Does make me feel more like a 'pro' though, sitting in the hotel coffee shop and scribbling away...

Joe_Bondi_Beach
Updated:

@graybyrd


Thats a loverly pitcher: a troll with diseased mind 'n a overactive sex drive, pounding on dem keys. Cacklin' 'n snarfin' 'n wankin' away all over dem pages. Fit to publish on SOL, it are, by gum.


On days when my snark meter is topping out I think the standard you outline should be made a required baseline for posting at SOL.

EDIT: Or, of course, you could just go read Phil Phantom ...

On other days I'm a really nice guy.

bb

Replies:   graybyrd
graybyrd

@Joe_Bondi_Beach

EDIT: Or, of course, you could just go read Phil Phantom ...

On other days I'm a really nice guy.


A tip o'me hat to yer, sirrah! And I'll be meetin' ya over at Phil's Place. I'll bring some brew; would ya kindly be bringin' some bangers wid ya fer the pot.

Replies:   Bondi Beach
Bondi Beach

@graybyrd

A tip o'me hat to yer, sirrah! And I'll be meetin' ya over at Phil's Place. I'll bring some brew; would ya kindly be bringin' some bangers wid ya fer the pot.


Thank you kindly.* I'm all in favor of bangin' 'er. There's a code for that, right?

bb

*Hank Worden AKA "Old Mose" in The Searchers.

Kid Wigger

I love wrting. In fact, I'm addicted to writing.

I have a big, ground stacked PA system and provide audio production services. I also do second engineer audio work with a friend of mine who has a system bigger than mine when he needs help and my system isn't booked.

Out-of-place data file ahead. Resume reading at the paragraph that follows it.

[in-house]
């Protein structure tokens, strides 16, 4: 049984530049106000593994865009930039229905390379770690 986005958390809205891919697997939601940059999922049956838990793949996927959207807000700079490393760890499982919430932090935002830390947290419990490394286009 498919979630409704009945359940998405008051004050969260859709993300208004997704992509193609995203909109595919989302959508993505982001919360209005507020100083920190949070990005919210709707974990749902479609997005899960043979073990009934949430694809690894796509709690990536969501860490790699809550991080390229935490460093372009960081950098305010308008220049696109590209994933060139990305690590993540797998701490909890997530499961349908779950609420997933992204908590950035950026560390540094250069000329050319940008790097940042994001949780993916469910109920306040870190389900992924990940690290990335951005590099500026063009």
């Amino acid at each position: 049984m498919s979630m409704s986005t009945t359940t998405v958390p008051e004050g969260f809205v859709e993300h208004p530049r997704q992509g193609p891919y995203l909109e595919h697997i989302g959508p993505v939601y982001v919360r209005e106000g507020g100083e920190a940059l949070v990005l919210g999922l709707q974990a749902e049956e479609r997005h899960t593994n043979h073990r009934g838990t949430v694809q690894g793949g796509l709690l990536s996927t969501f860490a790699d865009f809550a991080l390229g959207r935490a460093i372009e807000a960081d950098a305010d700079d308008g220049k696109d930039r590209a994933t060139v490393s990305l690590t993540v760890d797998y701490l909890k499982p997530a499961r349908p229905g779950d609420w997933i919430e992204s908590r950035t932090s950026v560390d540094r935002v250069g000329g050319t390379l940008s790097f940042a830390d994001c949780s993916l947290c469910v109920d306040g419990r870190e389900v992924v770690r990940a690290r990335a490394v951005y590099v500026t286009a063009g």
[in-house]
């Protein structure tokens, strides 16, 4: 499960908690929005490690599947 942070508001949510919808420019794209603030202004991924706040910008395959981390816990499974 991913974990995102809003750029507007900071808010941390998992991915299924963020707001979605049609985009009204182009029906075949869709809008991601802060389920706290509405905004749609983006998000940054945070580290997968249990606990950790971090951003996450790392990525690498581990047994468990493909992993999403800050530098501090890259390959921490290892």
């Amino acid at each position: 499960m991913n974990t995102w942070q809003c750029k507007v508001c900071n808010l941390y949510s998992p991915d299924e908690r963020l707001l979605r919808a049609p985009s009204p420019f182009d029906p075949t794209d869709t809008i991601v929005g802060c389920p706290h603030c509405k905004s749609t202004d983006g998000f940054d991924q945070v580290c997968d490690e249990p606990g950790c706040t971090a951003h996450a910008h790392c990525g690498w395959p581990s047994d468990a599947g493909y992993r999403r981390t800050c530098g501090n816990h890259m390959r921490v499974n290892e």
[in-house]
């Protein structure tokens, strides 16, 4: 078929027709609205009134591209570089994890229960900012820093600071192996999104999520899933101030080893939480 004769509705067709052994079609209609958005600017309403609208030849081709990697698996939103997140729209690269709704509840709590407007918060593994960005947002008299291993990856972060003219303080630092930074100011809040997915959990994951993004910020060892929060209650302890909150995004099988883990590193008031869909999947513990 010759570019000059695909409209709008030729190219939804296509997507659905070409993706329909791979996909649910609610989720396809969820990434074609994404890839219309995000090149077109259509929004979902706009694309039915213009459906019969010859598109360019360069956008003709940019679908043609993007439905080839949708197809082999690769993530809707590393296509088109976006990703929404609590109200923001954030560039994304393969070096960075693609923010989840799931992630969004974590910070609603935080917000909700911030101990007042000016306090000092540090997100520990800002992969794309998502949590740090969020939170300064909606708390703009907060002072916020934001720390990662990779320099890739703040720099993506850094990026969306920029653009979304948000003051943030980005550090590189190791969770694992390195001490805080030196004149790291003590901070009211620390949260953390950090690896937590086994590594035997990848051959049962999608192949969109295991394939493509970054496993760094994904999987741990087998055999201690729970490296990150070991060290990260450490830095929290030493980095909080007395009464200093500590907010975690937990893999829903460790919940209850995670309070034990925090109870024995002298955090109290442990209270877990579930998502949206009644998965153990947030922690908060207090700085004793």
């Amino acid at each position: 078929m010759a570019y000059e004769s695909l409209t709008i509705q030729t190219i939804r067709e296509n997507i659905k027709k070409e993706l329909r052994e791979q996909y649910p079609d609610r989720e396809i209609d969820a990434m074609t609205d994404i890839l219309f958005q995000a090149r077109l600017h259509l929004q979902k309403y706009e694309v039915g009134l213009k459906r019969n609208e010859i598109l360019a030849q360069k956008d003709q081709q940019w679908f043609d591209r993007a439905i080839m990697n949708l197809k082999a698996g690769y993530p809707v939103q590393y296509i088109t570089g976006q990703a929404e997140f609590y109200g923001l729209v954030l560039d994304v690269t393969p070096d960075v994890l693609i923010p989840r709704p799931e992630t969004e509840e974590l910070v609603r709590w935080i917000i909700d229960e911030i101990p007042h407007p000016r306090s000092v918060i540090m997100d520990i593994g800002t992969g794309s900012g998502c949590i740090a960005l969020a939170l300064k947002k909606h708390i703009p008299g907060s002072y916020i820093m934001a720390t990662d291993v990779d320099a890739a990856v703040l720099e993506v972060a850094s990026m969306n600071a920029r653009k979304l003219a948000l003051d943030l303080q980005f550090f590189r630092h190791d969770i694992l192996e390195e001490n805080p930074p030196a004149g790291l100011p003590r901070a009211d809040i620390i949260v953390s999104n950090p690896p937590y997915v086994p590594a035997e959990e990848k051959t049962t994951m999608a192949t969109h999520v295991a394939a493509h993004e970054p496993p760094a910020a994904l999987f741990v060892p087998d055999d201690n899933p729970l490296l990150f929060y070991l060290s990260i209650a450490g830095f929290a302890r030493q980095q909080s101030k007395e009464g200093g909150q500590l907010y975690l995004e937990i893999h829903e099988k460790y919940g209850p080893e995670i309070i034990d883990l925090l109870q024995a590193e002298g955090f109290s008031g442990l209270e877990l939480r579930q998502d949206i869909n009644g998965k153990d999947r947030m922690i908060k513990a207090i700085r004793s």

When I take out my system, I usually do the front-of-house mix for music festivals, weekly summer in-the-park concerts, corporate employee parties, meet the candidates nights, and things like that. My doing bar bands is long over; they can't afford my pricing structure.

The work is mostly seasonal. Even the day of a show I can usually squeeze in two or three hours writing. Doing one to two shows a week in the summer, I can, in a three to four week cycle, I write between 25,000 to 37,000 words. Fewer shows, more writing.

However, this afternoon going up to check the mail, I found the first morel mushroom of the season, so I guess my daily walks will include a lot of looking down as I walk through the woods and a little less writing.

Replies:   Crumbly Writer
Perv Otaku

My first story I wrote almost exclusively while on airplanes (generally business trips four times a year), on the theory that it was the only place I was with my laptop but without internet. This meant it took a long time to write, but I was in no particular hurry.

After that was actually finished and published, I decided I didn't want to be a one-hit-wonder and should do more stories, and with a release schedule that wouldn't leave people wondering if I'd died. Lately I've been pretty good at enforcing an average of an hour per week of work (writing or proofreading), plus those airplane trips.

Lostlady

@KimLittle